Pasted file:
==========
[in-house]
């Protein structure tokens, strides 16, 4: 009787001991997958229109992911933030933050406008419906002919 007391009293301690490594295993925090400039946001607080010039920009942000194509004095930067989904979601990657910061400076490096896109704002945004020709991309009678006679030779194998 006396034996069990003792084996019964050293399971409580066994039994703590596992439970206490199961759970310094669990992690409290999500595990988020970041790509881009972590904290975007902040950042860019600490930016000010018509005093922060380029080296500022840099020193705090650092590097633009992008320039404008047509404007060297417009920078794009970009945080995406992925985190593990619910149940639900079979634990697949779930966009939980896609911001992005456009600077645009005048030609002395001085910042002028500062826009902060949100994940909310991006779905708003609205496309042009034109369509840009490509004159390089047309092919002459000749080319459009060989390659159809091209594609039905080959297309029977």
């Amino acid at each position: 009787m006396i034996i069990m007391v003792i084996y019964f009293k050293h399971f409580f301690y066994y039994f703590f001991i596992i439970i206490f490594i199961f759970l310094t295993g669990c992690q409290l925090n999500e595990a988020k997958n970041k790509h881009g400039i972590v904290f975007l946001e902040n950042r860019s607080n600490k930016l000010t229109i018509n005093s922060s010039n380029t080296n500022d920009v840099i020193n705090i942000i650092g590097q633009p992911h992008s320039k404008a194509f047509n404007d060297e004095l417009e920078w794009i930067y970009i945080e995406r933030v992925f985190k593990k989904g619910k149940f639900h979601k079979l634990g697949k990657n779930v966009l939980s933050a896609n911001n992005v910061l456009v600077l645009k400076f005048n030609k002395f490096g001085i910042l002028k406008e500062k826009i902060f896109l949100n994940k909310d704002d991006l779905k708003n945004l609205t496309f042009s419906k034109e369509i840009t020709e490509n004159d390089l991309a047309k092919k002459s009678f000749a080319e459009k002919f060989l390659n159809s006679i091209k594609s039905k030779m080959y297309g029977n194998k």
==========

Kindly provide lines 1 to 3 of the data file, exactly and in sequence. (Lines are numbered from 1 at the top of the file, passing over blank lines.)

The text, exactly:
[in-house]
């Protein structure tokens, strides 16, 4: 009787001991997958229109992911933030933050406008419906002919 007391009293301690490594295993925090400039946001607080010039920009942000194509004095930067989904979601990657910061400076490096896109704002945004020709991309009678006679030779194998 006396034996069990003792084996019964050293399971409580066994039994703590596992439970206490199961759970310094669990992690409290999500595990988020970041790509881009972590904290975007902040950042860019600490930016000010018509005093922060380029080296500022840099020193705090650092590097633009992008320039404008047509404007060297417009920078794009970009945080995406992925985190593990619910149940639900079979634990697949779930966009939980896609911001992005456009600077645009005048030609002395001085910042002028500062826009902060949100994940909310991006779905708003609205496309042009034109369509840009490509004159390089047309092919002459000749080319459009060989390659159809091209594609039905080959297309029977």
């Amino acid at each position: 009787m006396i034996i069990m007391v003792i084996y019964f009293k050293h399971f409580f301690y066994y039994f703590f001991i596992i439970i206490f490594i199961f759970l310094t295993g669990c992690q409290l925090n999500e595990a988020k997958n970041k790509h881009g400039i972590v904290f975007l946001e902040n950042r860019s607080n600490k930016l000010t229109i018509n005093s922060s010039n380029t080296n500022d920009v840099i020193n705090i942000i650092g590097q633009p992911h992008s320039k404008a194509f047509n404007d060297e004095l417009e920078w794009i930067y970009i945080e995406r933030v992925f985190k593990k989904g619910k149940f639900h979601k079979l634990g697949k990657n779930v966009l939980s933050a896609n911001n992005v910061l456009v600077l645009k400076f005048n030609k002395f490096g001085i910042l002028k406008e500062k826009i902060f896109l949100n994940k909310d704002d991006l779905k708003n945004l609205t496309f042009s419906k034109e369509i840009t020709e490509n004159d390089l991309a047309k092919k002459s009678f000749a080319e459009k002919f060989l390659n159809s006679i091209k594609s039905k030779m080959y297309g029977n194998k």